Private Internet Access customers may install dedicated clients for Windows, Apple Macintosh and Linux devices, use mobile apps for Android or iOS, install browser extensions, or configure the VPN service manually on devices such as routers or modems that support it.

The company has released its code on GitHub to improve trust and transparency. It uses open source protocols, the state of the art WireGuard protocol but also OpenVPN.

Private Internet Access supports P2P traffic, but does not offer P2P optimized servers.

PIA: clients and supported protocols

The client displays all available server locations and ping values in its connection interface. Besides an option to connect automatically, users may select a regional server to connect to it.

The default protocol of the service is OpenVPN, but users may switch to WireGuard. OpenVPN comes with configuration options in the client to increase the strength of encryption from AES-128 to AES-256, and to increase the strength of the authentication and handshake functionality from RSA-2048 to RSA-4096.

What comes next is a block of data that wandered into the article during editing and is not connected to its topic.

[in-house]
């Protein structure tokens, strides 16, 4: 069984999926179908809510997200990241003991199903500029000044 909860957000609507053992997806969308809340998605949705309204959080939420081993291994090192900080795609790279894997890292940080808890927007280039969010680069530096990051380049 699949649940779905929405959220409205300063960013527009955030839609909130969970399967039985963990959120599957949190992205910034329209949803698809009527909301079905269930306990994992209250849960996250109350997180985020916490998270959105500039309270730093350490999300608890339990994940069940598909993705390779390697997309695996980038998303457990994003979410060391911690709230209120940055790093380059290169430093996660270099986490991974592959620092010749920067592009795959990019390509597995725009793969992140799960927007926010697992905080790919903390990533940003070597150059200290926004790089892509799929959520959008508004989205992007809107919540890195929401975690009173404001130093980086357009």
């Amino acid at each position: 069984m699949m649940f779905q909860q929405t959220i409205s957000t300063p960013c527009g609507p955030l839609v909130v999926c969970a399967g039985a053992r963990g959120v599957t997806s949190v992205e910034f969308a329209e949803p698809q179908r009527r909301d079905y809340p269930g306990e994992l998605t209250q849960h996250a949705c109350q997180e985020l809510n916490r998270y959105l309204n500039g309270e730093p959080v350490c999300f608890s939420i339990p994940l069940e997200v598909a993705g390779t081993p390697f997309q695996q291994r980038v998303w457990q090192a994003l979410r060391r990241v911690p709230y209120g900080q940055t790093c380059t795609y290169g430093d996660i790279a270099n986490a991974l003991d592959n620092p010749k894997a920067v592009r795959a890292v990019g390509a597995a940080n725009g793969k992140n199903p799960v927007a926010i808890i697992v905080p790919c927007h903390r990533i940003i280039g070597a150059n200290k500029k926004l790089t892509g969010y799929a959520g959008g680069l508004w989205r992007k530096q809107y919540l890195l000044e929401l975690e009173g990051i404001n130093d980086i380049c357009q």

Browser extensions are available for Chrome, Firefox and Google Chrome. These complement the VPN and include the following functionality:

  • Enable / Disable the VPN connection in the browser.
  • Whitelist functionality to connect to sites directly (without using the VPN).
  • Block WebRTC to avoid IP leaks.
  • Sort gateways by latency.

The ability to bypass the VPN for select connections is useful, e.g. to access regionally blocked content, for Internet banking or shopping activity.

Private Internet Access’ client can be configured to launch on system start and to connect automatically when the application is loaded.

The Windows desktop client supports a snooze feature to disable the VPN for a period of time before enabling it again automatically.

Private Internet Access: servers

Private Internet Access operates streaming optimized servers in select locations, including the UK, US, Japan and Sweden. These servers are optimized for streaming media and unblocking content that is region-restricted. Check out the streaming section to find out how these servers performed in particular, and whether you can use them to unblock streaming content.